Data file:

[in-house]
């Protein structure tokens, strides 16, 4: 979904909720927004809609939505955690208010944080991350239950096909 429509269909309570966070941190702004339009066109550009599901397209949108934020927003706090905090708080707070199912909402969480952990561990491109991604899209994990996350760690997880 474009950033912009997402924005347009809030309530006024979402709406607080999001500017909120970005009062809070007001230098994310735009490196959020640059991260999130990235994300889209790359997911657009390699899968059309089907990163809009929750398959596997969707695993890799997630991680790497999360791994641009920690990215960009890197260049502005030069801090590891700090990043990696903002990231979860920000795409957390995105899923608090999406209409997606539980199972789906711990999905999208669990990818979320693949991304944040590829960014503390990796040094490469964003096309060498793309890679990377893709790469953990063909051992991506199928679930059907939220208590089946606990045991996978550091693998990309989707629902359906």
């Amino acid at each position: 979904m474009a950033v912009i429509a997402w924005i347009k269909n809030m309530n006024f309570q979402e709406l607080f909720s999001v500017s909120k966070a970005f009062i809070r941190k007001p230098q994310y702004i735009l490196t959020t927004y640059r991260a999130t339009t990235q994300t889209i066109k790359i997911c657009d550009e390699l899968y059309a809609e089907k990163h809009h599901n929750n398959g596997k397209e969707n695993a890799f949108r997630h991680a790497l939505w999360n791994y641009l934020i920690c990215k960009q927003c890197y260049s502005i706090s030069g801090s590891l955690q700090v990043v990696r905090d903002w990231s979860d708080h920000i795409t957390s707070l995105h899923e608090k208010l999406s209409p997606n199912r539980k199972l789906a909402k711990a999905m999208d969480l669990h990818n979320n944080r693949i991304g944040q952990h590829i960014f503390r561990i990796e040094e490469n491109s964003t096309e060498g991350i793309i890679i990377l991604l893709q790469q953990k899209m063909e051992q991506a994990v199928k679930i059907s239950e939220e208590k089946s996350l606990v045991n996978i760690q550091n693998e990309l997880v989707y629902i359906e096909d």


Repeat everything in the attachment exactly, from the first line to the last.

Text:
[in-house]
């Protein structure tokens, strides 16, 4: 979904909720927004809609939505955690208010944080991350239950096909 429509269909309570966070941190702004339009066109550009599901397209949108934020927003706090905090708080707070199912909402969480952990561990491109991604899209994990996350760690997880 474009950033912009997402924005347009809030309530006024979402709406607080999001500017909120970005009062809070007001230098994310735009490196959020640059991260999130990235994300889209790359997911657009390699899968059309089907990163809009929750398959596997969707695993890799997630991680790497999360791994641009920690990215960009890197260049502005030069801090590891700090990043990696903002990231979860920000795409957390995105899923608090999406209409997606539980199972789906711990999905999208669990990818979320693949991304944040590829960014503390990796040094490469964003096309060498793309890679990377893709790469953990063909051992991506199928679930059907939220208590089946606990045991996978550091693998990309989707629902359906």
């Amino acid at each position: 979904m474009a950033v912009i429509a997402w924005i347009k269909n809030m309530n006024f309570q979402e709406l607080f909720s999001v500017s909120k966070a970005f009062i809070r941190k007001p230098q994310y702004i735009l490196t959020t927004y640059r991260a999130t339009t990235q994300t889209i066109k790359i997911c657009d550009e390699l899968y059309a809609e089907k990163h809009h599901n929750n398959g596997k397209e969707n695993a890799f949108r997630h991680a790497l939505w999360n791994y641009l934020i920690c990215k960009q927003c890197y260049s502005i706090s030069g801090s590891l955690q700090v990043v990696r905090d903002w990231s979860d708080h920000i795409t957390s707070l995105h899923e608090k208010l999406s209409p997606n199912r539980k199972l789906a909402k711990a999905m999208d969480l669990h990818n979320n944080r693949i991304g944040q952990h590829i960014f503390r561990i990796e040094e490469n491109s964003t096309e060498g991350i793309i890679i990377l991604l893709q790469q953990k899209m063909e051992q991506a994990v199928k679930i059907s239950e939220e208590k089946s996350l606990v045991n996978i760690q550091n693998e990309l997880v989707y629902i359906e096909d």